China knows how to play us. In the days leading up to Vice President Biden’s visit to Beijing, China’s Central Bank took the Yuan to an all-time high against the dollar, just in time to fend off serious criticism of its ongoing currency manipulation. Let’s be charitable and call it the “Biden Effect.” Thanks, Mr. Vice President.
China’s action seems to confirm two things. First, there is a strong correlation between U.S. political pressure and the Yuan-dollar exchange rate. Second, we may need to send more high-ranking Administration officials to China on a regular basis. That way we could test the theory more thoroughly.
China’s currency peg has been a decade-long problem for U.S. manufacturers and workers, artificially cheapening Chinese exports while simultaneously raising the cost of products shipped to China. Prominent economists with free trade credentials–Paul Krugman and Fred Bergsten–have called for sanctions on China unless it revalues the Yuan.
Still, the Yuan by most estimates is at least 30 to 40 percent undervalued because those sanctions have never materialized. China began to float the Yuan in 2005 after an overwhelming Senate vote to sanction it, and began to float it again last year in the face of possible humiliation at the G20 meeting.
On the campaign trail in 2008, President Obama promised to get tough with China on currency. Five times the Obama Administration had the opportunity to designate China as a currency manipulator (which it clearly is), and five times the Obama Administration has failed to do so. The Senate passed a bill in 2005, the House passed a bill last year, but Congress has never sent a bill to the President giving our workers and businesses a new trade law tool to fight back against this unfair trade practice.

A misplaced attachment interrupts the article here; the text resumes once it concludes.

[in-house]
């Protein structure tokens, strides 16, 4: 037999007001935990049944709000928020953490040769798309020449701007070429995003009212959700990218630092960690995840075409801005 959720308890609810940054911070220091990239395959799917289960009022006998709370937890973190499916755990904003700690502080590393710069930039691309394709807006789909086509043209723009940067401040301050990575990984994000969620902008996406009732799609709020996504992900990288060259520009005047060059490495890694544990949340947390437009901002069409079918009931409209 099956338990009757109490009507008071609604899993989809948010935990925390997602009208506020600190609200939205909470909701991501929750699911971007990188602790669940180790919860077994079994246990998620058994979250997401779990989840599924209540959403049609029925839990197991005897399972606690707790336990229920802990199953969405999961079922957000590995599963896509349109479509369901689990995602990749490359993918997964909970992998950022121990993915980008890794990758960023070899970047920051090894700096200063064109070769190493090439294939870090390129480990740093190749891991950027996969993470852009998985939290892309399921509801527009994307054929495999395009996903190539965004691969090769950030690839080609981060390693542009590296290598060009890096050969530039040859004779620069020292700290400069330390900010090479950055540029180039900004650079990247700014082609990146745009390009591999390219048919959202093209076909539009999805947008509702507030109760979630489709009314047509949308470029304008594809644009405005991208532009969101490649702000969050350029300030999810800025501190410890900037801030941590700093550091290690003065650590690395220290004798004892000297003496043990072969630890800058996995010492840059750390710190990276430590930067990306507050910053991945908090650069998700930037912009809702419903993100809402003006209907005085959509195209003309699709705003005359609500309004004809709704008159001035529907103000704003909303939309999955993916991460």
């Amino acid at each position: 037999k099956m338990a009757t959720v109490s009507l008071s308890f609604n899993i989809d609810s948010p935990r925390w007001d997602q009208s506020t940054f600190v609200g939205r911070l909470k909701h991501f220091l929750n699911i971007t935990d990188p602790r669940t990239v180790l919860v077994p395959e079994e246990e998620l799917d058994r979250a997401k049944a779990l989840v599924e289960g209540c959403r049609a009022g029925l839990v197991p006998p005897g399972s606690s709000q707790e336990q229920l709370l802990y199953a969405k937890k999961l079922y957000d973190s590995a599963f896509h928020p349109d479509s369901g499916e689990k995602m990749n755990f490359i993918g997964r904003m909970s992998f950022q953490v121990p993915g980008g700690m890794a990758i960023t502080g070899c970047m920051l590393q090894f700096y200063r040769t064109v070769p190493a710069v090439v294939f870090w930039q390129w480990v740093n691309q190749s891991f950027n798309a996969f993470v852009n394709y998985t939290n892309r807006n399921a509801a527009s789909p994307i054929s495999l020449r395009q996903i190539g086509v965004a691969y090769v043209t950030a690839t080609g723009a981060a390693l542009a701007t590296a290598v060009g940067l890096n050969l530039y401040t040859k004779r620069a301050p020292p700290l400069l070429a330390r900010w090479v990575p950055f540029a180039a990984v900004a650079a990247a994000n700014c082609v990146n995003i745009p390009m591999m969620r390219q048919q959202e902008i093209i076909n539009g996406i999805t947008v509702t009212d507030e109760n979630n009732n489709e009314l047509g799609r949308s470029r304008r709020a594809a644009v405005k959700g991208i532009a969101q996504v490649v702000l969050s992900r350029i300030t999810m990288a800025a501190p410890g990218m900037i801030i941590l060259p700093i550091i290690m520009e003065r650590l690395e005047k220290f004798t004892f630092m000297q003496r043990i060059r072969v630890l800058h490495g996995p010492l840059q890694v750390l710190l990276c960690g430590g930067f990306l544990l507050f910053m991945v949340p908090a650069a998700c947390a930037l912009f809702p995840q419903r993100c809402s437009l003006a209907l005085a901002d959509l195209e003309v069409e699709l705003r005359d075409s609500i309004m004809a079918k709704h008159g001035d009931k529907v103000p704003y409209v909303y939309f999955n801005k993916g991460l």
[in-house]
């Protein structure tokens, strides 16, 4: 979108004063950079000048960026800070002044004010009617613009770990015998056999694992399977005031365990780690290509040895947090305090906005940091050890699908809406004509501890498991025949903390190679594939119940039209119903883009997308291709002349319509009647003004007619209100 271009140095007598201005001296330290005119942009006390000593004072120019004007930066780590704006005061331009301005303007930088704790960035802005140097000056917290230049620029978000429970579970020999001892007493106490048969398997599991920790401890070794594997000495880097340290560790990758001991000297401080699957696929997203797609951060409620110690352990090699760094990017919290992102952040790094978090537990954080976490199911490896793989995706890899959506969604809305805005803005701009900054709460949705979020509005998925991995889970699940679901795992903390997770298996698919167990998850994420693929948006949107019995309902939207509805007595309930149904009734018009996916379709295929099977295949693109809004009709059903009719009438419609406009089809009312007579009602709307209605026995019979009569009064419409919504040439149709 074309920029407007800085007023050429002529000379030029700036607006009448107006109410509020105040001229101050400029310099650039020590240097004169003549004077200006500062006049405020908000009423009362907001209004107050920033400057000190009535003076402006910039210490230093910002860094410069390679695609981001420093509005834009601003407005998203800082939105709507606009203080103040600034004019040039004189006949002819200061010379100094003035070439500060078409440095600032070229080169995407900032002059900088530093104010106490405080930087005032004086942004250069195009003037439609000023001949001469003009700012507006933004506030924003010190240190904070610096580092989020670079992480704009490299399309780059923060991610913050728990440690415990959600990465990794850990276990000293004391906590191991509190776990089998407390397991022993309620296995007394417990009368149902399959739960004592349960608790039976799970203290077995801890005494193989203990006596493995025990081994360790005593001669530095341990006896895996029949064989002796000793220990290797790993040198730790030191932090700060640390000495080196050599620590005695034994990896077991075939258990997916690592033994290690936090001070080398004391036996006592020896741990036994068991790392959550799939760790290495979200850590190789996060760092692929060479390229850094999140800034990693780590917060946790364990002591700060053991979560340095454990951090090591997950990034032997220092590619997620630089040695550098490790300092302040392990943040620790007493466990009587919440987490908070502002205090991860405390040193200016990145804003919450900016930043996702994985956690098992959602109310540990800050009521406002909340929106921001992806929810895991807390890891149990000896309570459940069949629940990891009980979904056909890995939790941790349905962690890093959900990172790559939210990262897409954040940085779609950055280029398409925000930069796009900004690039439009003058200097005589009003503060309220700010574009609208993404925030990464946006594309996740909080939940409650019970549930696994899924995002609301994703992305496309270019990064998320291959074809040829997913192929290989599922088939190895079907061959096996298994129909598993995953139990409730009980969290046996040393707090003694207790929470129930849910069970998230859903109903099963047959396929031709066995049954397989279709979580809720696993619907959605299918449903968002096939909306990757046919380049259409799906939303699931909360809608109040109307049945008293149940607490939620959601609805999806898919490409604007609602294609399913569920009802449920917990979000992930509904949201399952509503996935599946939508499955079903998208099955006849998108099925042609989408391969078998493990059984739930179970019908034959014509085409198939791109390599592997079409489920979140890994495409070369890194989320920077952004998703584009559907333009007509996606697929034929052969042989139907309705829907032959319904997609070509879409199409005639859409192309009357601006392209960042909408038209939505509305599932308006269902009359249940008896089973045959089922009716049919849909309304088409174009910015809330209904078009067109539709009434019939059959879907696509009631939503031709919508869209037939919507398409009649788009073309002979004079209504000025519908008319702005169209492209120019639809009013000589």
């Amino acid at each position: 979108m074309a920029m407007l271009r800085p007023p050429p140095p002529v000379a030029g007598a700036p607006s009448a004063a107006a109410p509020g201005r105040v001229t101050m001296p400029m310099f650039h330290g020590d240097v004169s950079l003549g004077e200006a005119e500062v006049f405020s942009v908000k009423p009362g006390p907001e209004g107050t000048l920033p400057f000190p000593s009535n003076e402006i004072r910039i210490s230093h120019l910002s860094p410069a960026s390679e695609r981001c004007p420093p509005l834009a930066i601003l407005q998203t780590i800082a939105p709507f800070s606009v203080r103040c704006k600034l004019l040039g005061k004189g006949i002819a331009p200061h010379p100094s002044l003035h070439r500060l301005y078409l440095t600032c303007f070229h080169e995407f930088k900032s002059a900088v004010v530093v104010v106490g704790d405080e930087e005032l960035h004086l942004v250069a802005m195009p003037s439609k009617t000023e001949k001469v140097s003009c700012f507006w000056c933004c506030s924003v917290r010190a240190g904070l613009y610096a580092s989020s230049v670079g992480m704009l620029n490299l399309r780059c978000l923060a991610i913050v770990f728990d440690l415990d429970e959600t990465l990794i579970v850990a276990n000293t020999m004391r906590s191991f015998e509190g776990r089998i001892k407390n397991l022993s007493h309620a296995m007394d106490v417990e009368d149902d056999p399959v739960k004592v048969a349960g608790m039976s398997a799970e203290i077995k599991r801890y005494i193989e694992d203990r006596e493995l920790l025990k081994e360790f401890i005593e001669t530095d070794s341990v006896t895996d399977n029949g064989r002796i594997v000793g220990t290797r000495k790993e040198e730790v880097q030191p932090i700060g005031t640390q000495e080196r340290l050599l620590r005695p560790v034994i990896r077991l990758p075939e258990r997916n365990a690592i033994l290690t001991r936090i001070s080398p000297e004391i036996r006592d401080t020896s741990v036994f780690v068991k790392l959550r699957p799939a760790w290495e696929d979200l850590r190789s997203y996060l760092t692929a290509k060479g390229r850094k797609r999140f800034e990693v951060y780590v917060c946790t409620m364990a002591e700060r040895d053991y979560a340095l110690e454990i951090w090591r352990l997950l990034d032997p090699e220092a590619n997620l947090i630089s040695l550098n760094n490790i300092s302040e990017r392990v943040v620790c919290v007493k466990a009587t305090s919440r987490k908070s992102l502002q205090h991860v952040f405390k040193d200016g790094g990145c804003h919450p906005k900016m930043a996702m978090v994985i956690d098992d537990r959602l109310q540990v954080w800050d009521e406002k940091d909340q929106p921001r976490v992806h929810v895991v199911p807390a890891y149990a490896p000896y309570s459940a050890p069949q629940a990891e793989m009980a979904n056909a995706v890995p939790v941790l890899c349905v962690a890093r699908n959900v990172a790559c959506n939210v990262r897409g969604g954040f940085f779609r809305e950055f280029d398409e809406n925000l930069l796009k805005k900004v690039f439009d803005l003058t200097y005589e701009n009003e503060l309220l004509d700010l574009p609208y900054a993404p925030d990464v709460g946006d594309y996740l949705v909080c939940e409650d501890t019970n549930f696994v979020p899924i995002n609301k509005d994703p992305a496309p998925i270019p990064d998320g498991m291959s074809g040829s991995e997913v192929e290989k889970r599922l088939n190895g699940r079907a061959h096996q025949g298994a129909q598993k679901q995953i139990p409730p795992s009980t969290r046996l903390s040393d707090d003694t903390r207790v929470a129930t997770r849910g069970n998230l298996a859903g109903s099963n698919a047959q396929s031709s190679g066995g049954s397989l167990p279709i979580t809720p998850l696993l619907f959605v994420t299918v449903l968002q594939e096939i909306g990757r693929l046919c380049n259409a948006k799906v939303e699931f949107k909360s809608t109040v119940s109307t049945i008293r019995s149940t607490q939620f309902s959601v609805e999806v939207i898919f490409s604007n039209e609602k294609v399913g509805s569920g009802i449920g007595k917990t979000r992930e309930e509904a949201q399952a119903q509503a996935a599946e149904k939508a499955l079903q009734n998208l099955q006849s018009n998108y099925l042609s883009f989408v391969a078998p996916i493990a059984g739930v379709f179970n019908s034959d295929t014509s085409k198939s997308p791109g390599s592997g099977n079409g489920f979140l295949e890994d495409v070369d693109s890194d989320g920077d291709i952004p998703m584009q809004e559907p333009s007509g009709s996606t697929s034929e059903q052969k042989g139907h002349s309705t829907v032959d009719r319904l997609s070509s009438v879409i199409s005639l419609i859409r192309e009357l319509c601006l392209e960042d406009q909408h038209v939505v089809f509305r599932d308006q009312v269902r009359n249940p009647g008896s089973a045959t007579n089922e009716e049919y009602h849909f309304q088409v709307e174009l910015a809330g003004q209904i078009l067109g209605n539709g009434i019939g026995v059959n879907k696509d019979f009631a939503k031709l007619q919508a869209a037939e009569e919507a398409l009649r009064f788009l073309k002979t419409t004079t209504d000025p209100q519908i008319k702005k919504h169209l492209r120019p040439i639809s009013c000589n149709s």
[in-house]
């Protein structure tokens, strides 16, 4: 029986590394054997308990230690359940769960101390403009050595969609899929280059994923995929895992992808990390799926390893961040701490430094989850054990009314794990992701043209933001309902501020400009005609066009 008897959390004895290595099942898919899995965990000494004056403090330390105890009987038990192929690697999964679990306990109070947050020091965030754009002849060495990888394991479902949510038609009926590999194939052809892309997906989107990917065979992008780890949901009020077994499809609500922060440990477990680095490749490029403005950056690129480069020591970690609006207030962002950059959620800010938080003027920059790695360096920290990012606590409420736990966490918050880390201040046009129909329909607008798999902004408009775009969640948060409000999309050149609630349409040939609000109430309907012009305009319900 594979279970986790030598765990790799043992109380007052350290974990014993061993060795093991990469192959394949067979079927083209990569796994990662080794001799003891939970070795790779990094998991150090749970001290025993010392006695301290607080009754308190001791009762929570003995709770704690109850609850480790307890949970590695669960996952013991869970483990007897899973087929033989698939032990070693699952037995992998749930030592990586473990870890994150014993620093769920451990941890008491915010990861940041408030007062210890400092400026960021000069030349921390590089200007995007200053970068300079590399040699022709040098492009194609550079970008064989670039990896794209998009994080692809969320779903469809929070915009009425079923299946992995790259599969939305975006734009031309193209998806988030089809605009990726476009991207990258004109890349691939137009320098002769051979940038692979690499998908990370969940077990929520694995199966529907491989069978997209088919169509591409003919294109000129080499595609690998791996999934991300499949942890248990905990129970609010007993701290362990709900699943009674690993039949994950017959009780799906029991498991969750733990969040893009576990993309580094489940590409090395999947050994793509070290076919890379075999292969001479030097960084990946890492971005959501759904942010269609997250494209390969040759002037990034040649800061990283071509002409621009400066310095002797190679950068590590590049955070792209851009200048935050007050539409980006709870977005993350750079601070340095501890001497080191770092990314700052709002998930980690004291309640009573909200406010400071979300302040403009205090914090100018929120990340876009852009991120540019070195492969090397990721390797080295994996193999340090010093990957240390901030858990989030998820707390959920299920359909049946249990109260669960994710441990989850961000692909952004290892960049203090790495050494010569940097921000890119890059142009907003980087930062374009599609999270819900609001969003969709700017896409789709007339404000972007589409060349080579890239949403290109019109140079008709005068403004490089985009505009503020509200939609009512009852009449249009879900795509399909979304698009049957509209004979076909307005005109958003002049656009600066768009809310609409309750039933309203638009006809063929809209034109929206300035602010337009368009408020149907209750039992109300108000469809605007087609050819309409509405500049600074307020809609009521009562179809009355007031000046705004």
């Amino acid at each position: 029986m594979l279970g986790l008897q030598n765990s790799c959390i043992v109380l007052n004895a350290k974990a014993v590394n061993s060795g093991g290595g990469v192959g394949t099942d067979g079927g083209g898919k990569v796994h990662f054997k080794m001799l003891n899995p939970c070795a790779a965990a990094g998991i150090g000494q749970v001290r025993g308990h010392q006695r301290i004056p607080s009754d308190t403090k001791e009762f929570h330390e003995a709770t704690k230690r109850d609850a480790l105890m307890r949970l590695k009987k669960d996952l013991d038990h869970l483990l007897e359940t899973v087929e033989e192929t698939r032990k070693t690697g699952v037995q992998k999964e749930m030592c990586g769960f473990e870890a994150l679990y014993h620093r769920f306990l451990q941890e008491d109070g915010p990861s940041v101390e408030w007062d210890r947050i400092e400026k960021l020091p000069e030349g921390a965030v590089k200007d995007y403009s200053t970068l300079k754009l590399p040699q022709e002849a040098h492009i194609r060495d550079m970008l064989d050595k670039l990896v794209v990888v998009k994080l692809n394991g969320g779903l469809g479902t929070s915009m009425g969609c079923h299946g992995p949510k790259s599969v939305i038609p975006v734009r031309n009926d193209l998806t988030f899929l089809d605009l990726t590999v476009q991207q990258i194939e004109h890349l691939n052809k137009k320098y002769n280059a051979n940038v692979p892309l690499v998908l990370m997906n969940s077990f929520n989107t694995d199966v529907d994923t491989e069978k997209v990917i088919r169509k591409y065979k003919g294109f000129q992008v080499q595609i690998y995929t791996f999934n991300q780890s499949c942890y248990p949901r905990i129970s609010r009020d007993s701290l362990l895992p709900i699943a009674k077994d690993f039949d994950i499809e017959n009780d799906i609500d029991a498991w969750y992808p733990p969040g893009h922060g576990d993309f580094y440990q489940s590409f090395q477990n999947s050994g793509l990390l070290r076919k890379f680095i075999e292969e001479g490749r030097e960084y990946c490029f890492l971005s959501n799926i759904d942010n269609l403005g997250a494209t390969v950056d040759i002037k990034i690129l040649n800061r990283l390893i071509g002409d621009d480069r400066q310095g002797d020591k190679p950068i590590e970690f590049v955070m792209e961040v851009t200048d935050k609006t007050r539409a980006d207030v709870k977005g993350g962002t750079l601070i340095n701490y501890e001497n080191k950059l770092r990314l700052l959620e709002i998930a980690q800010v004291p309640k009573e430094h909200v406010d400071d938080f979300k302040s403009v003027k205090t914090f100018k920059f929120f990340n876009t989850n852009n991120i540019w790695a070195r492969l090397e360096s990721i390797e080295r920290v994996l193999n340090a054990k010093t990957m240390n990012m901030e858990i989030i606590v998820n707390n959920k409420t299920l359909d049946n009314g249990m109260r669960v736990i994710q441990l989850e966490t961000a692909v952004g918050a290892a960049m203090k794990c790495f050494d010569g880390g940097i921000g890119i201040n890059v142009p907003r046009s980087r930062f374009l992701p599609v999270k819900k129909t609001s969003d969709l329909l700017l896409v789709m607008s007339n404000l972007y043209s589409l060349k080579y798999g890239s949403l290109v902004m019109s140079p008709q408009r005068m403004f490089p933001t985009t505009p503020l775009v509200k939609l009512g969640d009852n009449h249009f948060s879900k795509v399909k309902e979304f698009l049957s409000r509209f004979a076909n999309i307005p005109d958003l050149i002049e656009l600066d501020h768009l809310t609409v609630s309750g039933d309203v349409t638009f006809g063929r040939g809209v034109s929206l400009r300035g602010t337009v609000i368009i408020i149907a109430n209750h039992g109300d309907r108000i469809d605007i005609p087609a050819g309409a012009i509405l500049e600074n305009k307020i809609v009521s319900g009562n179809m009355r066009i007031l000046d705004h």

The “Biden Effect” will only last a few weeks. Meanwhile, the wrecking ball that comes in the form of China’s cheating will continue to destroy good American manufacturing jobs. The lesson is clear: we must stop currency manipulation by deterring it. If China has an incentive to freely float the Yuan, it will do so. That incentive must be continued access to our market. China has no substitute for the American consumer market and depends on U.S. consumption to support a sizable portion of its manufacturing employment. The choice for China would be an easy one to make, as they could adjust to a higher-valued Yuan, but they could not adjust to life without access to our market.
So, it’s well past time to call China’s bluff on its currency manipulation. Congress should swiftly pass bipartisan legislation to tackle illegal currency subsidization. A House bill received overwhelming support in the last Congress, including cosponsorships from key Republicans such as House Ways and Means Committee Chair Dave Camp. A companion bill should pass easily in the Senate.
The Administration must do its part, as well. Citing China as a currency manipulator would send China a clear signal: no more business as usual. The Administration could also threaten to put the earnings owed to China on its U.S. government bond purchases in escrow until China floats the Yuan. Why pay back a thief?
Rather than tolerate the silly charade of China raising the value of the Yuan just enough to avoid serious consequences, it’s time to install a permanent deterrent. Ending the Yuan’s peg would mean shipping U.S. products to China, instead of our jobs. Plus, we’re running out of high-ranking Administration officials to send to Beijing.